Why Aren’t All Atheists Hedonists?

Have you ever heard the term “moral atheist”? Someone who doesn’t believe in God, but has a moral code that they follow. I mean a code that most of us would consider moral: nice, decent people who don’t lie or cheat or steal.

I’ve often wondered about someone who appears to be a decent person, but doesn’t believe God exists; to what do they ascribe their morality? What is the difference between the moral atheist who picks the code I mention above and one who is the opposite? If we aren’t comparing the behavior of each to some higher standard, then how can we say one is right and one wrong?

If you google “moral atheist” you’ll find all kinds of articles where people try to defend their non-Christian (positive) morality. They claim that it “is just the right thing to do” or that “it is built into people” or that “they are moral because having a moral society is ultimately good for them”.

While I’d certainly rather share society with the moral atheist than the amoral (or immoral) one, their logic makes no sense to me. C.S. Lewis just shreds this kind of thinking in Mere Christianity, but if you don’t have time to read that at the moment, consider this:

I once heard a someone joke that if he didn’t believe in God, why not “head straight for Las Vegas and the hookers?” His point was that his sense of morality flows from God and that if that wasn’t true, then pretty much anything goes, and what would be wrong with that or anything else? How would you condemn something (or anything) I’ve done without using God’s words? Wouldn’t anything I do be as valid as anything you do? How could you be right and me wrong…unless we’ve got some standard to which to compare our behavior?

I’ve heard Christian apologists argue that if our morality is relative, and one decided to murder a group of small children, how exactly would you condemn them for that? I think the honest relativist would agree that he couldn’t.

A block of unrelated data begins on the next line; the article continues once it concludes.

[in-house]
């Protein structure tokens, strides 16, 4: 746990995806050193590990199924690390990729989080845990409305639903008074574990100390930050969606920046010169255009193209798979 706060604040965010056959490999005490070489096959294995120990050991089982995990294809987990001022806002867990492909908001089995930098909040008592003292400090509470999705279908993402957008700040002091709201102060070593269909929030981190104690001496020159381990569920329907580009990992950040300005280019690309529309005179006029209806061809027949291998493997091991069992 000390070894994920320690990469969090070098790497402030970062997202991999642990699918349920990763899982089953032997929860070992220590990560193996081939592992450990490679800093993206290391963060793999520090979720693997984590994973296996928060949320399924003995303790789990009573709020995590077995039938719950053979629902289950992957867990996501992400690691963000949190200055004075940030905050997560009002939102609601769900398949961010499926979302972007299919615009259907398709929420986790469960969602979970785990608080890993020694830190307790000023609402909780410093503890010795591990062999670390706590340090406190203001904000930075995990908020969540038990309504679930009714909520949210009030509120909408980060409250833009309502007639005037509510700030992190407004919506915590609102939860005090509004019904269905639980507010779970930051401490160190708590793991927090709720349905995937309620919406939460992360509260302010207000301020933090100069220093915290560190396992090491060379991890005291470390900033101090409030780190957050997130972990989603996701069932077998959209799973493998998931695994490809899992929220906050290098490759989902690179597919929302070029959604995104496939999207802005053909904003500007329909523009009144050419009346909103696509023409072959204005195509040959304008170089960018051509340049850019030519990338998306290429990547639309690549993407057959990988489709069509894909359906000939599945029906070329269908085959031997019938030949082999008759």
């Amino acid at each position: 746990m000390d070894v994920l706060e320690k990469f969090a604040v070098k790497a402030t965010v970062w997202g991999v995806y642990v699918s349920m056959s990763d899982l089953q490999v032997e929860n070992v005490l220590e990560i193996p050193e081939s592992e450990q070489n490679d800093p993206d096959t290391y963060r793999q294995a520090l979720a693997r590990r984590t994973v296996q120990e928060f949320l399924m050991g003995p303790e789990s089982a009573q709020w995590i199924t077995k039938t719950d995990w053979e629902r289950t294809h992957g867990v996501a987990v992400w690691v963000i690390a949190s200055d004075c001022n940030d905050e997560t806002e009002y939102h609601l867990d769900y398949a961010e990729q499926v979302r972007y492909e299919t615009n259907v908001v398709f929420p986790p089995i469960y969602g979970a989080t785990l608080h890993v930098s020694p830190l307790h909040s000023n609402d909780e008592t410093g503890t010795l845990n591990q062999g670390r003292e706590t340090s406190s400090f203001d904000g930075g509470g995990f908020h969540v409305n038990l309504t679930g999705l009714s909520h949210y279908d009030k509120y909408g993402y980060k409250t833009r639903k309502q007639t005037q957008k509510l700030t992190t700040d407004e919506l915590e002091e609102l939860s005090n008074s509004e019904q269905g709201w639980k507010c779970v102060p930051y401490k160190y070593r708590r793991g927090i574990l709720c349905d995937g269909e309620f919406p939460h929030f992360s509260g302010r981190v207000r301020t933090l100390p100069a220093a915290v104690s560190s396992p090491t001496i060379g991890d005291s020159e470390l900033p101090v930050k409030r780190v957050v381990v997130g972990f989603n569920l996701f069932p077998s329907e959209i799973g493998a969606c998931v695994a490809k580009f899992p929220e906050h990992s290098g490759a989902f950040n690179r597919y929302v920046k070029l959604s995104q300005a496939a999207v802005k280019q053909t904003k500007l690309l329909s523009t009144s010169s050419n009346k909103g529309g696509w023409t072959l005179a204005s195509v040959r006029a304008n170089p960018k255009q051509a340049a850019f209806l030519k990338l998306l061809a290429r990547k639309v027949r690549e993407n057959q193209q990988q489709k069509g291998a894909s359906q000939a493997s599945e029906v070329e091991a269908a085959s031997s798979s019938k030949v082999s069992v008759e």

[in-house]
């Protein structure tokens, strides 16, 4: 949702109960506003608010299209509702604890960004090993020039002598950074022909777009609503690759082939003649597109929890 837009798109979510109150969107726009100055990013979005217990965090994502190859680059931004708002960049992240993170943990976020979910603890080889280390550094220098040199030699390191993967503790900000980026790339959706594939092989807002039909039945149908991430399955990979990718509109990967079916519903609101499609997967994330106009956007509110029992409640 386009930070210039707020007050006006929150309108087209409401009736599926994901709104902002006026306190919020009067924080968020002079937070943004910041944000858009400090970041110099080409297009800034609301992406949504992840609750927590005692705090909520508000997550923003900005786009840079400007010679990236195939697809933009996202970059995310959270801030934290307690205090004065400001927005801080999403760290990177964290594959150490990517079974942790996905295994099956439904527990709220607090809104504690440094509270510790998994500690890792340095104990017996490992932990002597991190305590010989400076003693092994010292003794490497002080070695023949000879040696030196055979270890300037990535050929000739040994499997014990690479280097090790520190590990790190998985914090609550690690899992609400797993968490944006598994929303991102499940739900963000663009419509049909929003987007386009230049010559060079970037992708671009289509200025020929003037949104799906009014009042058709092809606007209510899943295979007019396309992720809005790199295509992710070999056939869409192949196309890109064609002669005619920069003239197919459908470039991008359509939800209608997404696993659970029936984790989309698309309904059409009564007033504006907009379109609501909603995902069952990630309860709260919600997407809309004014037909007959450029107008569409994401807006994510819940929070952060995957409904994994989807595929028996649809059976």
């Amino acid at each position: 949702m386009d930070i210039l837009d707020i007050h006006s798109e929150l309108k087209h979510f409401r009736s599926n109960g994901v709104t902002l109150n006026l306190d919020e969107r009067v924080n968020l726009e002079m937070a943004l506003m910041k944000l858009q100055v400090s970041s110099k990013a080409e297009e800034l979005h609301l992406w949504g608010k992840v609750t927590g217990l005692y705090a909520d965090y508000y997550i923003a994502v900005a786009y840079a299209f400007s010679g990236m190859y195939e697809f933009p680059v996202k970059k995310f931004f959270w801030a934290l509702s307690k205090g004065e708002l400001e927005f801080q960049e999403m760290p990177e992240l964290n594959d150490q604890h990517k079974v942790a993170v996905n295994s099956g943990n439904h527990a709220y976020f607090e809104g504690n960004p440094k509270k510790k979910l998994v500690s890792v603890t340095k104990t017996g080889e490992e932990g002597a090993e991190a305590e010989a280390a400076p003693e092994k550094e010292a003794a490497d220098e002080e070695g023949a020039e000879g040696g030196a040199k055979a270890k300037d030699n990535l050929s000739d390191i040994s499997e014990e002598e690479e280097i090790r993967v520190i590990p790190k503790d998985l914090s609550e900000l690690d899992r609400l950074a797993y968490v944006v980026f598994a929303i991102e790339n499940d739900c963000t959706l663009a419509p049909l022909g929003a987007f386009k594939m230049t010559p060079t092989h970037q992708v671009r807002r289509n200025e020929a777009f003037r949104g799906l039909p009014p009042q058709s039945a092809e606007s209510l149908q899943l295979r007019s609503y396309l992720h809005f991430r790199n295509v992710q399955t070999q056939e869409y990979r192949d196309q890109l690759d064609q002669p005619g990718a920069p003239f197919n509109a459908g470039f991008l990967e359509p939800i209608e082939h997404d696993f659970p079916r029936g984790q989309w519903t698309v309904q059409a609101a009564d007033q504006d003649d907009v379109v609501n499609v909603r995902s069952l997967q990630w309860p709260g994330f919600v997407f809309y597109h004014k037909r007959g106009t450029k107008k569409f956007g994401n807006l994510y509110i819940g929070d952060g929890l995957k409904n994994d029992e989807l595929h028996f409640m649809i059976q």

As logical as that is, why don’t we see more people agreeing with it? Because it just isn’t right. Relativism outside of anarchy makes no sense to me – it just boils down to “my personal values are the right ones.”

I don’t think we can trust our personal values – the only ones that can be trusted are God’s.


3 Responses to “Why Aren’t All Atheists Hedonists?”

  1. Makarios Says:

    “I mean a code that most of us would consider moral: nice, decent people who don’t lie or cheat or steal.”

    Of course such people only exist in theory.

    What could be said is that someone who lies infrequently might see himself as an honest person just as someone who screws around on his wife “just a little” might allow him to think of himself as a faithful husband.

  2. Anonymous Says:

    We arrive at morals and life codes through experience and through learning from those around us .

    For instance many tribes that still live today have no gods yet it cannot be said they have no morals .As many of them have far more morals when it comes to things such as preserving nature food and things for their needs , verses full slather for personal gain .

    These things are passed on from parent to children having been learnt in the past often from learning from experiences of bad experiences from obvious bad decisions having been made .

    People learn from these things .

    The suggestion that is trying to be pushed by many religious folk specially at the present time that people with no godly beliefs are somehow void of morals , holds about as much likely hood of holding truths as the suggestion that those with godly beliefs somehow can do no wrong .

  3. Keith Lowe Says:

    I agree that people learn from those things, but surely you’ll agree that what they learn is relative? I mean, some people become more decent with experience, and some become more abusive, corrupt, etc.

    That’s my point – without an objective standard, why is the person who learns to be better different than the one who just learns how to better take advantage of people?

    And if you believe that Christians see themselves as being able to do no wrong (I agree some do), I suggest you haven’t met many “real Christians”.

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